“Neon Yellow” best describes the bright, vibrant end result. It was gorgeous, but I knew that yellow would not work on the 18th-century woodland stage. Despite the misgivings, I wore the shirt on a deer hunt, which only confirmed my beliefs. I over-dyed it in a diluted walnut hull bath to tone it down, but Jeff’s comment proved it was not enough. After much thought I “aged” the shirt a bit, but that is another story…

Think about your traditional hunting methodology, be safe and may God bless you.


  1. You aren’t the only one to make a mistake along the way. I once tried to redye my favorite red weskit only to remove it from the wash machine about a size 1. Seems you can’t wash them in hot water. I thought it would take the dye better. I did get to save the pewter buttons. Trial and error.

    1. Ouch! You are right, sometimes lessons are painful and costly. That’s how we learn not to wash in hot water or use the warmer settings on a dryer. I only use the dryer on the lowest setting and then to remove about half of the moisture. I prefer to hang my garments outside to dry.Thanks for the tip!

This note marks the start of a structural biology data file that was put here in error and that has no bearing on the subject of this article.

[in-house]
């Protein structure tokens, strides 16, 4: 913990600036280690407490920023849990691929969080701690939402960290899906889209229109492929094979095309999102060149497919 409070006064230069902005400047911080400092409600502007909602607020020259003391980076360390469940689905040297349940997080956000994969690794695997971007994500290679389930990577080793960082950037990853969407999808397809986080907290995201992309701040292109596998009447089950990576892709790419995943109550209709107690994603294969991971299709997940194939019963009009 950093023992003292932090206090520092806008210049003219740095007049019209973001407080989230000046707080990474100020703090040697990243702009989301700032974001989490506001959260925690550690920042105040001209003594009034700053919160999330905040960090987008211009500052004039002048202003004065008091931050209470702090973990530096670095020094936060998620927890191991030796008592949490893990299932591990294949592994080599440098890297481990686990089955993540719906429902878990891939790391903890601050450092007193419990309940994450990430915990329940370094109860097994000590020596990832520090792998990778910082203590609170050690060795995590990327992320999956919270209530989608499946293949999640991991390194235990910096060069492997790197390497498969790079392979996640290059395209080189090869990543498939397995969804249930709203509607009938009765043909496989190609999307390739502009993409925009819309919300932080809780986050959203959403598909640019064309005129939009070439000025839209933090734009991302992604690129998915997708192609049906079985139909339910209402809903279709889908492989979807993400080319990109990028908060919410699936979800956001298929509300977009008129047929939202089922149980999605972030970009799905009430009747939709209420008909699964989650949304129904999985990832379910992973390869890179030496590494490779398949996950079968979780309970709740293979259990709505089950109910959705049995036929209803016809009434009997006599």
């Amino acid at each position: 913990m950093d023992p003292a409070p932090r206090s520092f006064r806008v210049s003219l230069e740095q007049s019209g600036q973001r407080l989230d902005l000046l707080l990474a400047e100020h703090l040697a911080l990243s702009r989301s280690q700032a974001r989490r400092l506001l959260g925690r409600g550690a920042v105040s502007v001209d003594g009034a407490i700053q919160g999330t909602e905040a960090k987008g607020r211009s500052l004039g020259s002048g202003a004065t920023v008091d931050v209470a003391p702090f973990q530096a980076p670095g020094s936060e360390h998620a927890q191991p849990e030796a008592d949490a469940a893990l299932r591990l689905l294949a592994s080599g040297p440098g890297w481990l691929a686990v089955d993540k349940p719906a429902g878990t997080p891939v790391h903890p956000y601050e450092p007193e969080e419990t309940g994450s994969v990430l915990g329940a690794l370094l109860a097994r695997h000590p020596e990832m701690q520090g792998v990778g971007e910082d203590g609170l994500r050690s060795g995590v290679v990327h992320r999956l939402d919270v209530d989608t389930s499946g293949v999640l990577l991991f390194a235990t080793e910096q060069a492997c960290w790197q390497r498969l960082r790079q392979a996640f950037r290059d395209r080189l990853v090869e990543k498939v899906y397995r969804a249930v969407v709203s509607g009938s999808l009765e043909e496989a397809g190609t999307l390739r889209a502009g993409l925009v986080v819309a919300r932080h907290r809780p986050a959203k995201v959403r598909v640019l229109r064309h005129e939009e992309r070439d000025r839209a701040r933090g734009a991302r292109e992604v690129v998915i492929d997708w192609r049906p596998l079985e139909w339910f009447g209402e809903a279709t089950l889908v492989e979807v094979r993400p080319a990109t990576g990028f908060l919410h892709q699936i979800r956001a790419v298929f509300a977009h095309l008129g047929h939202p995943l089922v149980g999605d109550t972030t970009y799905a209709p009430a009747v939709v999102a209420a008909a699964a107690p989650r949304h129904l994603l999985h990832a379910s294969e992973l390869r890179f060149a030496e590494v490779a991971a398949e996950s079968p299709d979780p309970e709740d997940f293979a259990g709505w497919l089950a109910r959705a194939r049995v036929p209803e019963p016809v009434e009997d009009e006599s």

1. Play with samples first, because the turmeric gives a brilliant yellow which, in my opinion, needs to be toned down for turkey hunting. I am considering trying 1/3 turmeric to 2/3 logwood for another hand-sewn linen shirt I have. And if I do that, I’ll do a post about the results.

      1. Please do,,you seem to be braver than I + my missus will scalp me in my sleep if I mess up her sewing’s !!

        1. I understand; there is nothing wrong with respecting someone else’s hard work, especially a wife or close family member. I do my own sewing, so if I make a mistake, I’m the one held accountable. Now a shirt dickered for off a trade blanket or purchased online or from a vendor is another story.

          Plus, there is nothing wrong with copying the trial-and-error results of someone else’s wilderness classroom lessons, which is why I share my first-hand experiences.